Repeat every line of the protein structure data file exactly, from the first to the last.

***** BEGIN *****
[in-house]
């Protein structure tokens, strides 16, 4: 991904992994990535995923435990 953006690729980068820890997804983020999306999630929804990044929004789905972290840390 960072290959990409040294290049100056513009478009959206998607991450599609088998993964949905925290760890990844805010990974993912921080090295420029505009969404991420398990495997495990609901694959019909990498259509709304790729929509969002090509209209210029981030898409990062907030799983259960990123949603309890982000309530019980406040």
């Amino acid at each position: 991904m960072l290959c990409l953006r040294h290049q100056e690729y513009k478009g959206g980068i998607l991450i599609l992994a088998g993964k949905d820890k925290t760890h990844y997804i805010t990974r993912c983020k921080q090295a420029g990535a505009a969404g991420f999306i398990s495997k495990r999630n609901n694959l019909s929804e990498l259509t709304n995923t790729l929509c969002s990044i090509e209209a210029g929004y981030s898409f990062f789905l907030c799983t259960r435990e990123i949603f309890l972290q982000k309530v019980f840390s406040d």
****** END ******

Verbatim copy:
[in-house]
């Protein structure tokens, strides 16, 4: 991904992994990535995923435990 953006690729980068820890997804983020999306999630929804990044929004789905972290840390 960072290959990409040294290049100056513009478009959206998607991450599609088998993964949905925290760890990844805010990974993912921080090295420029505009969404991420398990495997495990609901694959019909990498259509709304790729929509969002090509209209210029981030898409990062907030799983259960990123949603309890982000309530019980406040």
């Amino acid at each position: 991904m960072l290959c990409l953006r040294h290049q100056e690729y513009k478009g959206g980068i998607l991450i599609l992994a088998g993964k949905d820890k925290t760890h990844y997804i805010t990974r993912c983020k921080q090295a420029g990535a505009a969404g991420f999306i398990s495997k495990r999630n609901n694959l019909s929804e990498l259509t709304n995923t790729l929509c969002s990044i090509e209209a210029g929004y981030s898409f990062f789905l907030c799983t259960r435990e990123i949603f309890l972290q982000k309530v019980f840390s406040d």